How do we improve software quality and end the epidemic of shoddy, exploitable software harming consumers, communities and businesses? To start, we need to change the way we think and talk about software-based risks.
Imagine this: you go to your local supermarket to pick up some food for a barbecue. Perusing the meat aisle, you grab a package of shrink wrapped, raw sausages. As you put them into your shopping cart, a label on the package catches your eye:
Warning: May Make You Sick!
Flipping the package over, you find a long disclaimer from the supermarket chain on the back. Squinting at the tiny print, this phrase jumps out at you: “We use commercially reasonable efforts to deliver our sausages free of E.coli, Salmonella, and other food-borne bacteria.” Not very reassuring, is it?
Sickened by software? ¯\_(ツ)_/¯
But that’s the norm for software. Individuals, governments, small businesses and even giant corporations that purchase software and services today have few guarantees or assurances about the quality or safety of what they consume. It is no surprise, then, that stories about unwitting software consumers being felled by attacks on- or threats hidden inside the software they download, install and run turn up in our news feeds every single day.
Take last week’s news about the discovery of two, previously unknown (or “zero day”), remotely exploitable flaws in the IOS XE software, an operating system made and distributed by Cisco Systems. By Cisco’s own admission, its customers are under attack by malicious actors who are actively exploiting two previously unknown vulnerabilities in the Web User Interface (Web UI) feature of Cisco’s IOS XE software. These flaws affect tens of thousands of physical and virtual devices that run IOS XE software with the HTTP or HTTPS Server feature enabled. Attackers who successfully exploit both flaws, CVE-2023-20198 and, CVE-2023-20273 can create new user accounts, inject commands with elevated (root) privileges, run arbitrary commands on the device, and so on. In essence: they can own (or pwn) the Cisco device.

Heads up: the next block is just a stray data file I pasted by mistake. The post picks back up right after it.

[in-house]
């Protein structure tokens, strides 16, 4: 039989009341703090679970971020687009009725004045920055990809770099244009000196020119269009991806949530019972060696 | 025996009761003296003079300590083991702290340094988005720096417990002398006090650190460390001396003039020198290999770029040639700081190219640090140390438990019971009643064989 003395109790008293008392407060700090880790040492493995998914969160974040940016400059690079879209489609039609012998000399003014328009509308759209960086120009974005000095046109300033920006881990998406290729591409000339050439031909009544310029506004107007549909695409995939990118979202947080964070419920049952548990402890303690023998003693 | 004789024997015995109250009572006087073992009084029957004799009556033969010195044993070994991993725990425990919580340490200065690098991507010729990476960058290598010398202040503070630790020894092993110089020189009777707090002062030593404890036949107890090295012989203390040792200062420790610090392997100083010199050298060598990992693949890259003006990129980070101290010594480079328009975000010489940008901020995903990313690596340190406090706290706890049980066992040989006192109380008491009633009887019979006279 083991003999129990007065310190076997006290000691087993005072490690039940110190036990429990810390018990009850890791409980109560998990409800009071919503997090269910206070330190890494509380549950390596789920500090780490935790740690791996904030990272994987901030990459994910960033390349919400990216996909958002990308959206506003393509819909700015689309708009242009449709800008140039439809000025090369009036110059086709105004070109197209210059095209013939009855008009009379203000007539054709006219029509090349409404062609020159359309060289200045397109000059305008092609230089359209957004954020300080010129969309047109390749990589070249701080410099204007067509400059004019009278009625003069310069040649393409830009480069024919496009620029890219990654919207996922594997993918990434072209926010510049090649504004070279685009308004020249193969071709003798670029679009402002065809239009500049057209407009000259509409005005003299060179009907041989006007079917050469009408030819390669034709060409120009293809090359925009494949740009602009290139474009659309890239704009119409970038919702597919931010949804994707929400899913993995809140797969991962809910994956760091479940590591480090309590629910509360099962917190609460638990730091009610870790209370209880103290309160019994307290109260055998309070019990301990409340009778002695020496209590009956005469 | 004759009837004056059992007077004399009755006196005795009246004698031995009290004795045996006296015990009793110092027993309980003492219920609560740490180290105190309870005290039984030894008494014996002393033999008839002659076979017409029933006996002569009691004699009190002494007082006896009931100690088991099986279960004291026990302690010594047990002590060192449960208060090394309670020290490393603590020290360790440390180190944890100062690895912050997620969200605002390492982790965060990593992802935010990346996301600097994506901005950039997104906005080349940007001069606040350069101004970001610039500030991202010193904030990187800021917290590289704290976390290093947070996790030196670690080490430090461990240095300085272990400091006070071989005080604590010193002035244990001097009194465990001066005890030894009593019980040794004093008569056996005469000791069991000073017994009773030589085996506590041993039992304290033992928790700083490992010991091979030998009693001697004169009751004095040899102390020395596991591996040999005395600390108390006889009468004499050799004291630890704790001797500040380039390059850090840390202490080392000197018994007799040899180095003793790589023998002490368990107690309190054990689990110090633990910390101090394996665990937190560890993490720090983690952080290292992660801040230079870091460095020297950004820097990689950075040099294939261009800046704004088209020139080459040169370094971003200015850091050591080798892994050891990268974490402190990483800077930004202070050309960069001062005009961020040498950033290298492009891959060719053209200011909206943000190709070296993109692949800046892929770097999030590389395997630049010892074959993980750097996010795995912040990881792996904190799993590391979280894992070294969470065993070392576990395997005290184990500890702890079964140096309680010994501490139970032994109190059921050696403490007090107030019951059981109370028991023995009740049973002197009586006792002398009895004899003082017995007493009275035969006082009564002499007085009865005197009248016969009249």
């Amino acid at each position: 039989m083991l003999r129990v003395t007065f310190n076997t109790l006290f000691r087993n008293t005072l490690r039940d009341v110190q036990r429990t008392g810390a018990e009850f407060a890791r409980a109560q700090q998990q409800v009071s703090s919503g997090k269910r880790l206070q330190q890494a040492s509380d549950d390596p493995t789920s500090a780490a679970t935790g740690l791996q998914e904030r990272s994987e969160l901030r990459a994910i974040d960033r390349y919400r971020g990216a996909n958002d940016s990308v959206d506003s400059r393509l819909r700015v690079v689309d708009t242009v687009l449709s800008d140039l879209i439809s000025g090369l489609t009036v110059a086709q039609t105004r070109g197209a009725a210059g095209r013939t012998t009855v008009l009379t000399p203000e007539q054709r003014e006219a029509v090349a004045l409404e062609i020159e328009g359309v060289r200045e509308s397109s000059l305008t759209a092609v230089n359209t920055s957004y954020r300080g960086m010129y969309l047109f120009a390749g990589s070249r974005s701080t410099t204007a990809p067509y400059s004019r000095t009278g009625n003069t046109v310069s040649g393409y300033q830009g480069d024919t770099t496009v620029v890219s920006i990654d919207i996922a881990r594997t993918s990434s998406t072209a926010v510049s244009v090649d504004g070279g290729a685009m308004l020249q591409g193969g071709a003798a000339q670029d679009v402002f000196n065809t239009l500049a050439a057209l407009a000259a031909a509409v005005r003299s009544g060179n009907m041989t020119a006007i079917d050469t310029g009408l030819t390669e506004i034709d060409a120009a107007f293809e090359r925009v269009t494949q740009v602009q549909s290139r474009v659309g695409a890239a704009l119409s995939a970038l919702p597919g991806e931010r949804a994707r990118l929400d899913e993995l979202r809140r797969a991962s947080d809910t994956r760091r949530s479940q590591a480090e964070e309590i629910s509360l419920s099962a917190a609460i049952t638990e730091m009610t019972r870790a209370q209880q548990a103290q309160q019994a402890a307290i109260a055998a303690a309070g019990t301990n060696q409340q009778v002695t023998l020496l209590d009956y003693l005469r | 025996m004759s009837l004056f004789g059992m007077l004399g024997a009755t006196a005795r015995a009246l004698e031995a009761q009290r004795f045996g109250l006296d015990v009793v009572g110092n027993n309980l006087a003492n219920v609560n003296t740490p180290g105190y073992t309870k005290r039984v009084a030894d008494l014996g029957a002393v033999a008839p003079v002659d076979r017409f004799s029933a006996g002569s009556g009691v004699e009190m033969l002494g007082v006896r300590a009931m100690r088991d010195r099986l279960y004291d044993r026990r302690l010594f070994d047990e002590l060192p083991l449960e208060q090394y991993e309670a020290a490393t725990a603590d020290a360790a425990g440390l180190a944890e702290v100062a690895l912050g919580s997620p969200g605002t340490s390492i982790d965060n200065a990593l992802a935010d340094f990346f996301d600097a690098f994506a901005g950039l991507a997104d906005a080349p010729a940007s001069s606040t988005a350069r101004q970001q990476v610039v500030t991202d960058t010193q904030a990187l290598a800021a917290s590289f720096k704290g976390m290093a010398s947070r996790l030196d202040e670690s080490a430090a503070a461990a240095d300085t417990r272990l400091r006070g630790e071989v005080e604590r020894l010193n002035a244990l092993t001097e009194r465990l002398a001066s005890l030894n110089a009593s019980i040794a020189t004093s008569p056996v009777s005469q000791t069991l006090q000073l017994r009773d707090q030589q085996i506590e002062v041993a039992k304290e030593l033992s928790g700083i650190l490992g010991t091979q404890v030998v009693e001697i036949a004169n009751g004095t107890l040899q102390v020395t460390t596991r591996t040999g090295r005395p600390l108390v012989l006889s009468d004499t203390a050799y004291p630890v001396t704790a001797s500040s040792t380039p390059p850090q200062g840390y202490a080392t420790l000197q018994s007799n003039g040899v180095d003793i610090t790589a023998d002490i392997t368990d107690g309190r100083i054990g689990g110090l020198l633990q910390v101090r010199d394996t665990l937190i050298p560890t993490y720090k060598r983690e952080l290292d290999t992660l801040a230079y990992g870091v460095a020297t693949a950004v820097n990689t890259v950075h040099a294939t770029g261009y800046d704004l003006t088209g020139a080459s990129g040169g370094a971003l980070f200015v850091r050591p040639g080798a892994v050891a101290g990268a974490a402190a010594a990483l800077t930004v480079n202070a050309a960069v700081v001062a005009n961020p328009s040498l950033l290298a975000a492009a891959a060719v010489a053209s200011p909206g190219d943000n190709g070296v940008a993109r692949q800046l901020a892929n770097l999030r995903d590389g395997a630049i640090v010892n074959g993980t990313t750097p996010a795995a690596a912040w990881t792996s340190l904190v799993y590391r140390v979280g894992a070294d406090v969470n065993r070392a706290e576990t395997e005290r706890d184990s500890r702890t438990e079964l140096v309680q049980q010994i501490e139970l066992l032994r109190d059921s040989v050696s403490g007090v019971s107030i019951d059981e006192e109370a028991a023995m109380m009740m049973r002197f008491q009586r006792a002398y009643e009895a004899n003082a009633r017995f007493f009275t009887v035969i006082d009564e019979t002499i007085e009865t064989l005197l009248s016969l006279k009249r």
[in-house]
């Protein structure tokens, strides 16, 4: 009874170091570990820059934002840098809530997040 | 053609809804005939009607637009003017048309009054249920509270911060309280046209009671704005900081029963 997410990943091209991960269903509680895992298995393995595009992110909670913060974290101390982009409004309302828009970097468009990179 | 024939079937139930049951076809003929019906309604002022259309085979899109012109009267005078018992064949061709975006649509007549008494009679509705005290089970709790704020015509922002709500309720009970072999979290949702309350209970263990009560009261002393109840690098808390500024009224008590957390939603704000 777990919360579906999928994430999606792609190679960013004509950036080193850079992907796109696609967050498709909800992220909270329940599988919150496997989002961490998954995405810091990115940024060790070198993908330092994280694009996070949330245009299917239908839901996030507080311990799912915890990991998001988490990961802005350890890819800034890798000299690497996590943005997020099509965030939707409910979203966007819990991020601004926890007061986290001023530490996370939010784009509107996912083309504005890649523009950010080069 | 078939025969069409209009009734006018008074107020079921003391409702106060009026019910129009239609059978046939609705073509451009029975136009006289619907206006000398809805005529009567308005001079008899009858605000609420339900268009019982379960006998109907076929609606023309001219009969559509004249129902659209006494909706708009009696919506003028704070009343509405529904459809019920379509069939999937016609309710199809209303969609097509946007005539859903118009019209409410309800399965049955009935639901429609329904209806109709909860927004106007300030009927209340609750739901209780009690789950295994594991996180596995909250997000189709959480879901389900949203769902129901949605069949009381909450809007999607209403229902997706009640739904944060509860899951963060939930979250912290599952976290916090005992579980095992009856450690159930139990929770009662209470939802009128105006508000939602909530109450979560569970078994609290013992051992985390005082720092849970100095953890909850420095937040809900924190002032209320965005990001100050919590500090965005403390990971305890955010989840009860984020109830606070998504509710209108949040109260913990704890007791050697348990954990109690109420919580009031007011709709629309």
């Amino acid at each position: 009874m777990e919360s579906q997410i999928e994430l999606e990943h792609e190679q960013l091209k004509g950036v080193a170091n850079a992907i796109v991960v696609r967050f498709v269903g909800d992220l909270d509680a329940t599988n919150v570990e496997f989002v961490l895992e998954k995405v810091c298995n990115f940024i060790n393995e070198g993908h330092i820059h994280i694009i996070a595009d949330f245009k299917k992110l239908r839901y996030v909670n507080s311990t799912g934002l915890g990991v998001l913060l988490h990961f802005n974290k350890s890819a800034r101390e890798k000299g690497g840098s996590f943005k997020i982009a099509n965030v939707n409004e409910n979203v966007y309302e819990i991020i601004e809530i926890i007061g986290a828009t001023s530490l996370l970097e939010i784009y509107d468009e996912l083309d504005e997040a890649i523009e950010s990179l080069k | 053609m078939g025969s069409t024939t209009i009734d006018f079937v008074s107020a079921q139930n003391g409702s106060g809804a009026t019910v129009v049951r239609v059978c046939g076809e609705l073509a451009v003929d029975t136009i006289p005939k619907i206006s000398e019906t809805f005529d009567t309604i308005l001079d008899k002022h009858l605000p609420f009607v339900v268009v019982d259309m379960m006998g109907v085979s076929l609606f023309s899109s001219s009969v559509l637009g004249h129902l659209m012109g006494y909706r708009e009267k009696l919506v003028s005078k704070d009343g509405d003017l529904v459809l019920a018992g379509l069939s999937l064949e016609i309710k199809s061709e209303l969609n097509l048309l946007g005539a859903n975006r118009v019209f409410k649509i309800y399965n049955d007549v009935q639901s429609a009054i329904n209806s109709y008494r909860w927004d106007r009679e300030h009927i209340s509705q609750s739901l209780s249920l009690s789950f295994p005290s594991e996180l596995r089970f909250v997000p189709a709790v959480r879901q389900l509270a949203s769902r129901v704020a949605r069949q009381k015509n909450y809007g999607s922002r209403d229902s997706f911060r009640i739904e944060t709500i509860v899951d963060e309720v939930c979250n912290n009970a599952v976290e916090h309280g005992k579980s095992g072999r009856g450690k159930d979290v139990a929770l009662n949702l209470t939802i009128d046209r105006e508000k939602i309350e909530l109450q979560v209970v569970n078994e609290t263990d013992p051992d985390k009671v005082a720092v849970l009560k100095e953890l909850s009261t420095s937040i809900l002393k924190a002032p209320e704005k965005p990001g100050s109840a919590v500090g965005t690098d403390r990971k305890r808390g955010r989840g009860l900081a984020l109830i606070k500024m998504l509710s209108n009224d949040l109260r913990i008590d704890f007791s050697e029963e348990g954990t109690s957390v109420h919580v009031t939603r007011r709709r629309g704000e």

If IOS-XE was a story about a Salmonella or E.coli outbreak, it would be a national scandal with blaring local and national news coverage. The public would demand detailed exposes on the causes of the outbreak and make loud demands for action from the highest levels of government. Because it is software, however, the collective response of regulators, policy makers and the general public is a shrug.
In fact, like other software makers, Cisco readily acknowledges the possibility that the software it ships may contain flaws or even malicious components. In fact, that language about using “commercially reasonable efforts” is taken directly from a Cisco End User License Agreement, which states that the company will “use commercially reasonable efforts to deliver Cisco Technology free of Malicious Code.”
Lessons from the (actual) sausage factory
It’s time for that to change – for the nation’s tens of thousands of software “sausage factories” to start operating more like the nation’s hundreds of actual sausage factories. In suggesting that, I don’t mean that the work of creating software applications needs to turn into a repetitive, static, assembly-line. What I mean is that the U.S. federal government, facing a decades-long epidemic of costly and disruptive “software poisonings,” should be as invested in the quality of software being produced, sold and consumed in its jurisdiction as it is in the quality of other products – like food- that are produced, sold and consumed.
Consider this: in addition to the extensive food safety and labeling laws in the U.S., food processors since the mid 1990s have been required, by law, to develop and implement systems of preventive controls designed to improve the safety of their products. These are known as HACCP (Hazard Analysis and Critical Control Points). Among other things, food producers must have written sanitation standard operating procedures; they must test their slaughter houses regularly for microbes to verify that the establishments’ controls for the prevention and removal of contaminants and bacteria are working. Slaughter establishments that produce raw, ground products must also establish pathogen reduction performance standards for Salmonella. Importantly: all these rules are enforced. FSIS issues regular reports of its inspections, as well as enforcement actions taken against food processors, distributors, and retailers. In Q2 of this year, for example, FSIS inspected 39.4 million livestock carcasses for disease or contamination, and condemned just over 53,000 of them.